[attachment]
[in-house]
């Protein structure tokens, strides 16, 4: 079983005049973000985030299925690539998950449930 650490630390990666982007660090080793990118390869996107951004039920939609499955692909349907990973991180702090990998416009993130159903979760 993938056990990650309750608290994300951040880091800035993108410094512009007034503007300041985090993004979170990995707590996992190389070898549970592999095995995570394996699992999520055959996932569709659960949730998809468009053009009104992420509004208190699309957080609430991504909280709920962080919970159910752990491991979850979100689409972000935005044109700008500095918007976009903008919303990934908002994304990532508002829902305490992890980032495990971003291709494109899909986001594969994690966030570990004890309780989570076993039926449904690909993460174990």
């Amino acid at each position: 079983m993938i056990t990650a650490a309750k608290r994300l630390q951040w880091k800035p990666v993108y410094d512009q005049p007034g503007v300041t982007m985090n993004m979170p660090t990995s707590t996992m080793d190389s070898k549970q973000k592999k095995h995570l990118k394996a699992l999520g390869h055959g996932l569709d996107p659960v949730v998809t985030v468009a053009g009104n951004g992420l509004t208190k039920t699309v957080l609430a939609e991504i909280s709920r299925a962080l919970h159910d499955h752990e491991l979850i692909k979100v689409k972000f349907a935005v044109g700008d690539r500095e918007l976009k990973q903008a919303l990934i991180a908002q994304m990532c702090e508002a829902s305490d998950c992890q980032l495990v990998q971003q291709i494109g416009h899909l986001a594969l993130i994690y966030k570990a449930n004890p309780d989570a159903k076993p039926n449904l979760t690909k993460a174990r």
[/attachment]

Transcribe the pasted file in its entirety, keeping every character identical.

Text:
[in-house]
């Protein structure tokens, strides 16, 4: 079983005049973000985030299925690539998950449930 650490630390990666982007660090080793990118390869996107951004039920939609499955692909349907990973991180702090990998416009993130159903979760 993938056990990650309750608290994300951040880091800035993108410094512009007034503007300041985090993004979170990995707590996992190389070898549970592999095995995570394996699992999520055959996932569709659960949730998809468009053009009104992420509004208190699309957080609430991504909280709920962080919970159910752990491991979850979100689409972000935005044109700008500095918007976009903008919303990934908002994304990532508002829902305490992890980032495990971003291709494109899909986001594969994690966030570990004890309780989570076993039926449904690909993460174990």
């Amino acid at each position: 079983m993938i056990t990650a650490a309750k608290r994300l630390q951040w880091k800035p990666v993108y410094d512009q005049p007034g503007v300041t982007m985090n993004m979170p660090t990995s707590t996992m080793d190389s070898k549970q973000k592999k095995h995570l990118k394996a699992l999520g390869h055959g996932l569709d996107p659960v949730v998809t985030v468009a053009g009104n951004g992420l509004t208190k039920t699309v957080l609430a939609e991504i909280s709920r299925a962080l919970h159910d499955h752990e491991l979850i692909k979100v689409k972000f349907a935005v044109g700008d690539r500095e918007l976009k990973q903008a919303l990934i991180a908002q994304m990532c702090e508002a829902s305490d998950c992890q980032l495990v990998q971003q291709i494109g416009h899909l986001a594969l993130i994690y966030k570990a449930n004890p309780d989570a159903k076993p039926n449904l979760t690909k993460a174990r």